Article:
St. James, Hemingford Grey, Huntingdonshire
The church of St. James is an ancient structure, in the Norman and Early English styles, consisting of chancel, clerestoried nave, aisles, south porch and an embattled western tower with pinnacles containing 6 bells and a clock, placed in 1884, at a cost of £100; the bells were rehung in 1883, at a cost of £42, and a chiming apparatus was put up in 1875, at a cost of £8; the tower was formerly surmounted by a spire, blown down September 8, 1741, but the base still remains: the stained east window and another on the south side of the chancel are memorials to the late John Lawrence esq. and there are others to Mrs. Geldart (in 1893) and Ernest Alfred Ebsworth esq.: on the east end wall are the Lord's Prayer and the Belief, painted in medæval characters by the late Mrs. C. F. Hayter, daughter of the late Rev. Peregrine Curtois LL.B. vicar 1849-68, who also worked and presented the altar cloth; within the rails is a tablet of white marble, with a Latin inscription, to James Johnson LL.D. Chancellor of Ely, d. Feb. 1727: there are also monuments to the Greene and Margetts families, a double piscina, in the sanctuary, of Late Norman work, an aumbry, and a single piscina in the south aisle: a new organ was provided in 1905: in 1859 the church was thoroughly restored, at a cost of nearly £1,200, when the porch and north aisle were rebuilt and a vestry erected: the font was presented by the late Mrs. Geldart: there are 350 sittings.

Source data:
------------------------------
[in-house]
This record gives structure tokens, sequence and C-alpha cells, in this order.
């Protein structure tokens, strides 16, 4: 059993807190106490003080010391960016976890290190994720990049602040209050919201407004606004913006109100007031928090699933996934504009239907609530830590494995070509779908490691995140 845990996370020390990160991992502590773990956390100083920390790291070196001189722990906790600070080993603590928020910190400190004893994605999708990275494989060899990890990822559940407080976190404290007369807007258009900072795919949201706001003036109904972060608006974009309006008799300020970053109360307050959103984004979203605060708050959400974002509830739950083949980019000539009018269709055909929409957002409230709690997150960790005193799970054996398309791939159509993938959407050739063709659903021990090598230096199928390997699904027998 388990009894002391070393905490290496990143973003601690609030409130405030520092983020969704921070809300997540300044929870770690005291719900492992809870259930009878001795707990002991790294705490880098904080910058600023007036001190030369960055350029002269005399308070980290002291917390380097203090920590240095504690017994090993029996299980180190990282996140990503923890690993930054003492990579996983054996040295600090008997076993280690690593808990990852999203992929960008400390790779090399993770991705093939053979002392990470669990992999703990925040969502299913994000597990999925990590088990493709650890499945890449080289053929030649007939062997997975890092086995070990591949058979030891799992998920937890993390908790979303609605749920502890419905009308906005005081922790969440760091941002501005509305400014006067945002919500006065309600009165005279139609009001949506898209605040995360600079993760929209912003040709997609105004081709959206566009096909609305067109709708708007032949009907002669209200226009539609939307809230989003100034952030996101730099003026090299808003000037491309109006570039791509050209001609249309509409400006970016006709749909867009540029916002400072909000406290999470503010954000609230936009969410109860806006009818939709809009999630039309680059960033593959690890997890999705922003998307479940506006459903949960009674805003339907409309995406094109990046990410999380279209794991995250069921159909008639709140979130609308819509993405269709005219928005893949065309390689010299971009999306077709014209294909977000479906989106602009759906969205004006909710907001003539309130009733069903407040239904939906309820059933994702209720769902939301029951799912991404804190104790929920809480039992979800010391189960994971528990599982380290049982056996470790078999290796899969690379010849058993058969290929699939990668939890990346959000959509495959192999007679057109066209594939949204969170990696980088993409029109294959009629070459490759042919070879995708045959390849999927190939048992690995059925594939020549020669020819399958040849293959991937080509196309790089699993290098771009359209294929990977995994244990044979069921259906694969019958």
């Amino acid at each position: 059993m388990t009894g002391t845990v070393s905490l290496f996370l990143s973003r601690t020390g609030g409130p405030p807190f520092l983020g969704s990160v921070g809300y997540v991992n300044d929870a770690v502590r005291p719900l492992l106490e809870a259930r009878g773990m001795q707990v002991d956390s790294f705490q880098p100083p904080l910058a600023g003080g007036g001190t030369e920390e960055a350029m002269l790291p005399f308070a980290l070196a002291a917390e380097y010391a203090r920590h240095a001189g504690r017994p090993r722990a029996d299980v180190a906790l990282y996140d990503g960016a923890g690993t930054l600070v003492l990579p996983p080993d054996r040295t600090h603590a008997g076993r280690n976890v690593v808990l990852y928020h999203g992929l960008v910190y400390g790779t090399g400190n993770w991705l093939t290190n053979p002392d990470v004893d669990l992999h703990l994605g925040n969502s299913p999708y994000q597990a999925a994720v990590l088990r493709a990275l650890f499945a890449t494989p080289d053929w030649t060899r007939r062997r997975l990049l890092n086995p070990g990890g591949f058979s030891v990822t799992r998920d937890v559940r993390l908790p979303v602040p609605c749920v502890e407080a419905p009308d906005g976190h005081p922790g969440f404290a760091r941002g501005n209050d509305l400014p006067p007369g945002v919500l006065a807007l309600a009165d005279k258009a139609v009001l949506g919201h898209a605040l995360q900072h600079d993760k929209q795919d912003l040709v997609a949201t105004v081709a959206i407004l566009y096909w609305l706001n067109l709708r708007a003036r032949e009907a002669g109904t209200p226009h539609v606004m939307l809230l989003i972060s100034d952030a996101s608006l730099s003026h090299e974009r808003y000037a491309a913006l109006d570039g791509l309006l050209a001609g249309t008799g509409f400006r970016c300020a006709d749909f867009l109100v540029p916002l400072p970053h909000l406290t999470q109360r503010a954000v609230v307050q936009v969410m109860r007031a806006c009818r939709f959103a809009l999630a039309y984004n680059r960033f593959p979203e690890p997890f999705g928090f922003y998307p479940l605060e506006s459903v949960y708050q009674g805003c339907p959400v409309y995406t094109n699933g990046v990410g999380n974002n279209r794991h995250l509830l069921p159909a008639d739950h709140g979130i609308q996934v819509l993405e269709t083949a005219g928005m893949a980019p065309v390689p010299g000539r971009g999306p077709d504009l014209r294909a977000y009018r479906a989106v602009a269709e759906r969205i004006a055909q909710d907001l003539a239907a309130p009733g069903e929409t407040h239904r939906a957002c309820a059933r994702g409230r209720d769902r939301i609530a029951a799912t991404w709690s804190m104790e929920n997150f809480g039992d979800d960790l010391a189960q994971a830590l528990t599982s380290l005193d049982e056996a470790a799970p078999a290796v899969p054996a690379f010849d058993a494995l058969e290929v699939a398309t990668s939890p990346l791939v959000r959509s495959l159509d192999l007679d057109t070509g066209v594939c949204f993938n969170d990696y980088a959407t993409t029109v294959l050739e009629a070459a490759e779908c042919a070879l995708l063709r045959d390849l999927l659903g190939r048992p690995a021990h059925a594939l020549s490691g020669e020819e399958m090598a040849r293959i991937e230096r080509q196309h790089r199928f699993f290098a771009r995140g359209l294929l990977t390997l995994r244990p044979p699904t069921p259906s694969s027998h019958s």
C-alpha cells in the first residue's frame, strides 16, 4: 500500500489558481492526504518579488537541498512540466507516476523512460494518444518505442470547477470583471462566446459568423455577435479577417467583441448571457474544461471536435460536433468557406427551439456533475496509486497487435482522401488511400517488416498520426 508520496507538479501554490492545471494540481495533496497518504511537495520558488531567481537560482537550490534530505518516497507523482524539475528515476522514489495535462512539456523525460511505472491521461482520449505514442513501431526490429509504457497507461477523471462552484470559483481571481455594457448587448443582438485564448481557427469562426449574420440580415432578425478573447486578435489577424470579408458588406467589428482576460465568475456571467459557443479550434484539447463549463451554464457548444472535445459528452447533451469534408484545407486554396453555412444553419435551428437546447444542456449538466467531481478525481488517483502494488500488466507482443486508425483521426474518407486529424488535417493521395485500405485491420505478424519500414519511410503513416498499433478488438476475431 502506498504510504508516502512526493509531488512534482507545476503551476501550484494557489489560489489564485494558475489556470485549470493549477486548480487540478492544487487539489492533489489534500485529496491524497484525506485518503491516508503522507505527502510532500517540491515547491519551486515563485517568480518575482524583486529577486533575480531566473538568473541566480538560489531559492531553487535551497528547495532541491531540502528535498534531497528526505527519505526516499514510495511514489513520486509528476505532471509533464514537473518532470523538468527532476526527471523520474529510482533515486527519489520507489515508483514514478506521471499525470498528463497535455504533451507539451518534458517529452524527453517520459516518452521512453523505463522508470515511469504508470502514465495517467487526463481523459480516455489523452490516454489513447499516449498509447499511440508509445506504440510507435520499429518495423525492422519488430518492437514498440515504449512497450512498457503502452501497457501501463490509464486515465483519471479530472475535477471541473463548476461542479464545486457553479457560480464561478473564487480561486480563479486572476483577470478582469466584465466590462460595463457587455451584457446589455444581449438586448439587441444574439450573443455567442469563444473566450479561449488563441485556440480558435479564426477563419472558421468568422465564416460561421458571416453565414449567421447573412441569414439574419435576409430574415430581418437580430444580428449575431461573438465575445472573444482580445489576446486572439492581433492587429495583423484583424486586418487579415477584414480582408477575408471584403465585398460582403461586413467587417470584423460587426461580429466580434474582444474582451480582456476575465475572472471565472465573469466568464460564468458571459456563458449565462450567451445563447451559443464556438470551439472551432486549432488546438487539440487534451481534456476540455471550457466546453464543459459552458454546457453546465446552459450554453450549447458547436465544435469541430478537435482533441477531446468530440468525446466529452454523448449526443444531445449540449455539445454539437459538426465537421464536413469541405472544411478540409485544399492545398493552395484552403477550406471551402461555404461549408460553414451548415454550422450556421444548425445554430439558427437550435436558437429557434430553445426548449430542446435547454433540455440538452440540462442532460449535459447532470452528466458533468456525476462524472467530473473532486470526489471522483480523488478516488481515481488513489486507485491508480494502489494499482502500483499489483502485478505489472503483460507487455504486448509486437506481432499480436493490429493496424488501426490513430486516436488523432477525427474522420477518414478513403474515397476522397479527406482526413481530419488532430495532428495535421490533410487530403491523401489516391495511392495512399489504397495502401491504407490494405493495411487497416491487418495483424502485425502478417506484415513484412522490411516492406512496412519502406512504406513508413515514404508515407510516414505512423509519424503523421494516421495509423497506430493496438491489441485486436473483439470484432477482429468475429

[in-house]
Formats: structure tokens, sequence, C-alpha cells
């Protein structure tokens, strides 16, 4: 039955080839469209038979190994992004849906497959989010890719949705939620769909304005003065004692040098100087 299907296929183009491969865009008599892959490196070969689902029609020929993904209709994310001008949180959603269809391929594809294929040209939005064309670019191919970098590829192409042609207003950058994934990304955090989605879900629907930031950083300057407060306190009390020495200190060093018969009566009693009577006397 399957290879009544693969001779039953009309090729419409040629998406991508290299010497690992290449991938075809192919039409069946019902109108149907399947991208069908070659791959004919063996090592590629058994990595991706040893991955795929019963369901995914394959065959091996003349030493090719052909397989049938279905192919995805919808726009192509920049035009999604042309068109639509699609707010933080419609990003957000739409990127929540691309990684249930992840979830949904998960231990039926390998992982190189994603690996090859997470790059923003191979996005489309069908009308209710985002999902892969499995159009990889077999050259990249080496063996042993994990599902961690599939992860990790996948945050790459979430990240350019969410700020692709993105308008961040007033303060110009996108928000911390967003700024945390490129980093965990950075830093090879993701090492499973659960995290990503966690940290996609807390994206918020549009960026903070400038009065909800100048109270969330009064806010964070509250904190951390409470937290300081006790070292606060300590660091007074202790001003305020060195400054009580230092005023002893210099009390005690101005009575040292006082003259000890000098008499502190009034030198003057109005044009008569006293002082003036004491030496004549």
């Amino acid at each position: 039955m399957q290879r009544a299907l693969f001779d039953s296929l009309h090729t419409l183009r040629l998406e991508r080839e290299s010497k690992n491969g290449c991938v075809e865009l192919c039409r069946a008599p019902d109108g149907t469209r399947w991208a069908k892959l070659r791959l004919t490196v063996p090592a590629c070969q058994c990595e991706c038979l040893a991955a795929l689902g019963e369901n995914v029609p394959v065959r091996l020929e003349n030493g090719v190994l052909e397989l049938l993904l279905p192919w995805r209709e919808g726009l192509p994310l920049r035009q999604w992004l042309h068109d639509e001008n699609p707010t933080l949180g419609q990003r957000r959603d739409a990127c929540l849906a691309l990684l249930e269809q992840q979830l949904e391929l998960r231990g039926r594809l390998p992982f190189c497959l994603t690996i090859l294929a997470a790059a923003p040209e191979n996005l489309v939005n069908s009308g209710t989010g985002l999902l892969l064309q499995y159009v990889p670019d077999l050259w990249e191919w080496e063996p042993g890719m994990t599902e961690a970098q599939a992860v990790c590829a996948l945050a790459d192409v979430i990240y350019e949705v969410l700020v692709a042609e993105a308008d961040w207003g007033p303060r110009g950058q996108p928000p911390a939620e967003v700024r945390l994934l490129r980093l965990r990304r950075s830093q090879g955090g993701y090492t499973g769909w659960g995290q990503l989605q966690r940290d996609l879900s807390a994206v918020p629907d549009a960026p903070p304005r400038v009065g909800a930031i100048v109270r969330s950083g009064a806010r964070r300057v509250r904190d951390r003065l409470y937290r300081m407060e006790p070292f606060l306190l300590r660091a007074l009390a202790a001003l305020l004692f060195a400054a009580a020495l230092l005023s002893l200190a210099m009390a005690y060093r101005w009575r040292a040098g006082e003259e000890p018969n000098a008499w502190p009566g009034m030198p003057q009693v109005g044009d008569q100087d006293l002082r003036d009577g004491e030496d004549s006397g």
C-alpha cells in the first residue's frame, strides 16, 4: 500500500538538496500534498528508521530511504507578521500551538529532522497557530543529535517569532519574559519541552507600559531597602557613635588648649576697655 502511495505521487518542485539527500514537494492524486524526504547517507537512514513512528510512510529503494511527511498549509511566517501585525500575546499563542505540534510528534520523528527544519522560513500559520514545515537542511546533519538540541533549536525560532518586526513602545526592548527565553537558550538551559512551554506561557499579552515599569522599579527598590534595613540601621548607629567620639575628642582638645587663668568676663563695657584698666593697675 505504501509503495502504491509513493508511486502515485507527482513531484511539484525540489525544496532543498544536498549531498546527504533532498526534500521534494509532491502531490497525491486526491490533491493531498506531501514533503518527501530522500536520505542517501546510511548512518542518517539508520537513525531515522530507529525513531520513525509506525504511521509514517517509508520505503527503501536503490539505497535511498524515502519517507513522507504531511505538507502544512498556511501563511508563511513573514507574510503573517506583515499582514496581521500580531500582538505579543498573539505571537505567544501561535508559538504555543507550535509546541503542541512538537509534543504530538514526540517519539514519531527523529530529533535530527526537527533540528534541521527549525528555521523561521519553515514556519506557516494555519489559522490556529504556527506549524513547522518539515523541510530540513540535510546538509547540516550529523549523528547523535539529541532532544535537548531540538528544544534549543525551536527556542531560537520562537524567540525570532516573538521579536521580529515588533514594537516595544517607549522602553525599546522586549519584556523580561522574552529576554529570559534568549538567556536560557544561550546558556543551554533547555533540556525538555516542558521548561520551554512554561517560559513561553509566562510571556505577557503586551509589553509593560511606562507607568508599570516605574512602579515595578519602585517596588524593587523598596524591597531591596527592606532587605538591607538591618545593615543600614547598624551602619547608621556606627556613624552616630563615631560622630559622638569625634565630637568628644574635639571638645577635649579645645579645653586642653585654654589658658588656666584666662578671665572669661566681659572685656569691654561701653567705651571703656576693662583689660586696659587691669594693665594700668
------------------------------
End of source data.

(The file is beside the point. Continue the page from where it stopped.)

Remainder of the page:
The parish register of baptisms dates from the year 1673; marriages and burials, 1674.